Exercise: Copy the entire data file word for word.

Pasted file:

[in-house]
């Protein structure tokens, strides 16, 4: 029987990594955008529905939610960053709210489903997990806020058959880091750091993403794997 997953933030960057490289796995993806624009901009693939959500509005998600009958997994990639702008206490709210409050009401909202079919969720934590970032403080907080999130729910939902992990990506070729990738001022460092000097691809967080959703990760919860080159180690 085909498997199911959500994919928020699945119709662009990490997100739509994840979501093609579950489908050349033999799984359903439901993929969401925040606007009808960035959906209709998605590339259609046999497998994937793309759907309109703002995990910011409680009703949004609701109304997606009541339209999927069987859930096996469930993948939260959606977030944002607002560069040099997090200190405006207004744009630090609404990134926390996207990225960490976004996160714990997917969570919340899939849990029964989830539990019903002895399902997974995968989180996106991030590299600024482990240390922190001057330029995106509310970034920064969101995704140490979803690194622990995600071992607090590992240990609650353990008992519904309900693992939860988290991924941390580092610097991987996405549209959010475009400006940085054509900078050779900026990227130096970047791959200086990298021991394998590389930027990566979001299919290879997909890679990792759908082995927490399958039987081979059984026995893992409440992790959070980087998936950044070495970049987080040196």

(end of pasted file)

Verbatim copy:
[in-house]
């Protein structure tokens, strides 16, 4: 029987990594955008529905939610960053709210489903997990806020058959880091750091993403794997 997953933030960057490289796995993806624009901009693939959500509005998600009958997994990639702008206490709210409050009401909202079919969720934590970032403080907080999130729910939902992990990506070729990738001022460092000097691809967080959703990760919860080159180690 085909498997199911959500994919928020699945119709662009990490997100739509994840979501093609579950489908050349033999799984359903439901993929969401925040606007009808960035959906209709998605590339259609046999497998994937793309759907309109703002995990910011409680009703949004609701109304997606009541339209999927069987859930096996469930993948939260959606977030944002607002560069040099997090200190405006207004744009630090609404990134926390996207990225960490976004996160714990997917969570919340899939849990029964989830539990019903002895399902997974995968989180996106991030590299600024482990240390922190001057330029995106509310970034920064969101995704140490979803690194622990995600071992607090590992240990609650353990008992519904309900693992939860988290991924941390580092610097991987996405549209959010475009400006940085054509900078050779900026990227130096970047791959200086990298021991394998590389930027990566979001299919290879997909890679990792759908082995927490399958039987081979059984026995893992409440992790959070980087998936950044070495970049987080040196």